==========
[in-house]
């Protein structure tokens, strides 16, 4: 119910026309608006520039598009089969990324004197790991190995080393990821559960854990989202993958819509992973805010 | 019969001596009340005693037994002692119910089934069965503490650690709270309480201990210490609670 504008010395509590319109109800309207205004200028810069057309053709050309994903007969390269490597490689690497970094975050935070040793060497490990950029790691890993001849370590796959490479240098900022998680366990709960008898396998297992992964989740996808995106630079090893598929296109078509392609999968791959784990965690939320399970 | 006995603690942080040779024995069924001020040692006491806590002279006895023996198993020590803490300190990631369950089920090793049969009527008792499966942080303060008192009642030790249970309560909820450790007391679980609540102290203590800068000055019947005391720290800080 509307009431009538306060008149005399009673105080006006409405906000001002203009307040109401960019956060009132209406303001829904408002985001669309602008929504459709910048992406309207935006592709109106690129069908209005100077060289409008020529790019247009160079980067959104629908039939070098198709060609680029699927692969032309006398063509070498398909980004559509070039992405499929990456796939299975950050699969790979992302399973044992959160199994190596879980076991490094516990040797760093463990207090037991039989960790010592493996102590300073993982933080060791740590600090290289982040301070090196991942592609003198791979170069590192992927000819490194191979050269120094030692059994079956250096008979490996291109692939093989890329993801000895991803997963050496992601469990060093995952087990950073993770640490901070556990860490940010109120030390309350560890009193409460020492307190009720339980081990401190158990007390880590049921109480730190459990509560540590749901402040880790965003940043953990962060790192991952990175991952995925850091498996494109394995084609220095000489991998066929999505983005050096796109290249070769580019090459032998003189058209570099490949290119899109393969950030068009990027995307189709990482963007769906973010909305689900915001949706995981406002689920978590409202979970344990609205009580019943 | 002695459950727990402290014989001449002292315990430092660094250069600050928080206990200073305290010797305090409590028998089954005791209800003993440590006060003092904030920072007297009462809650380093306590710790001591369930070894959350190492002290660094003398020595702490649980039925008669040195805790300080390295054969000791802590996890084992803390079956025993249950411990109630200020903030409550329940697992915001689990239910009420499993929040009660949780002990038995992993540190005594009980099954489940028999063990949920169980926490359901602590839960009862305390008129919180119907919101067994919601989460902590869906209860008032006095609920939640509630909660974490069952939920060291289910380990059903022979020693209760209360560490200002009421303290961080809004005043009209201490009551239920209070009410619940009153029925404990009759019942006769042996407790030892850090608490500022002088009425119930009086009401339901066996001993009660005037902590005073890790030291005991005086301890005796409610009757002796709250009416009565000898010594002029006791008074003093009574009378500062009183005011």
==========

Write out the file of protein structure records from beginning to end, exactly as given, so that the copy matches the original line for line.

[in-house]
């Protein structure tokens, strides 16, 4: 119910026309608006520039598009089969990324004197790991190995080393990821559960854990989202993958819509992973805010 | 019969001596009340005693037994002692119910089934069965503490650690709270309480201990210490609670 504008010395509590319109109800309207205004200028810069057309053709050309994903007969390269490597490689690497970094975050935070040793060497490990950029790691890993001849370590796959490479240098900022998680366990709960008898396998297992992964989740996808995106630079090893598929296109078509392609999968791959784990965690939320399970 | 006995603690942080040779024995069924001020040692006491806590002279006895023996198993020590803490300190990631369950089920090793049969009527008792499966942080303060008192009642030790249970309560909820450790007391679980609540102290203590800068000055019947005391720290800080 509307009431009538306060008149005399009673105080006006409405906000001002203009307040109401960019956060009132209406303001829904408002985001669309602008929504459709910048992406309207935006592709109106690129069908209005100077060289409008020529790019247009160079980067959104629908039939070098198709060609680029699927692969032309006398063509070498398909980004559509070039992405499929990456796939299975950050699969790979992302399973044992959160199994190596879980076991490094516990040797760093463990207090037991039989960790010592493996102590300073993982933080060791740590600090290289982040301070090196991942592609003198791979170069590192992927000819490194191979050269120094030692059994079956250096008979490996291109692939093989890329993801000895991803997963050496992601469990060093995952087990950073993770640490901070556990860490940010109120030390309350560890009193409460020492307190009720339980081990401190158990007390880590049921109480730190459990509560540590749901402040880790965003940043953990962060790192991952990175991952995925850091498996494109394995084609220095000489991998066929999505983005050096796109290249070769580019090459032998003189058209570099490949290119899109393969950030068009990027995307189709990482963007769906973010909305689900915001949706995981406002689920978590409202979970344990609205009580019943 | 002695459950727990402290014989001449002292315990430092660094250069600050928080206990200073305290010797305090409590028998089954005791209800003993440590006060003092904030920072007297009462809650380093306590710790001591369930070894959350190492002290660094003398020595702490649980039925008669040195805790300080390295054969000791802590996890084992803390079956025993249950411990109630200020903030409550329940697992915001689990239910009420499993929040009660949780002990038995992993540190005594009980099954489940028999063990949920169980926490359901602590839960009862305390008129919180119907919101067994919601989460902590869906209860008032006095609920939640509630909660974490069952939920060291289910380990059903022979020693209760209360560490200002009421303290961080809004005043009209201490009551239920209070009410619940009153029925404990009759019942006769042996407790030892850090608490500022002088009425119930009086009401339901066996001993009660005037902590005073890790030291005991005086301890005796409610009757002796709250009416009565000898010594002029006791008074003093009574009378500062009183005011």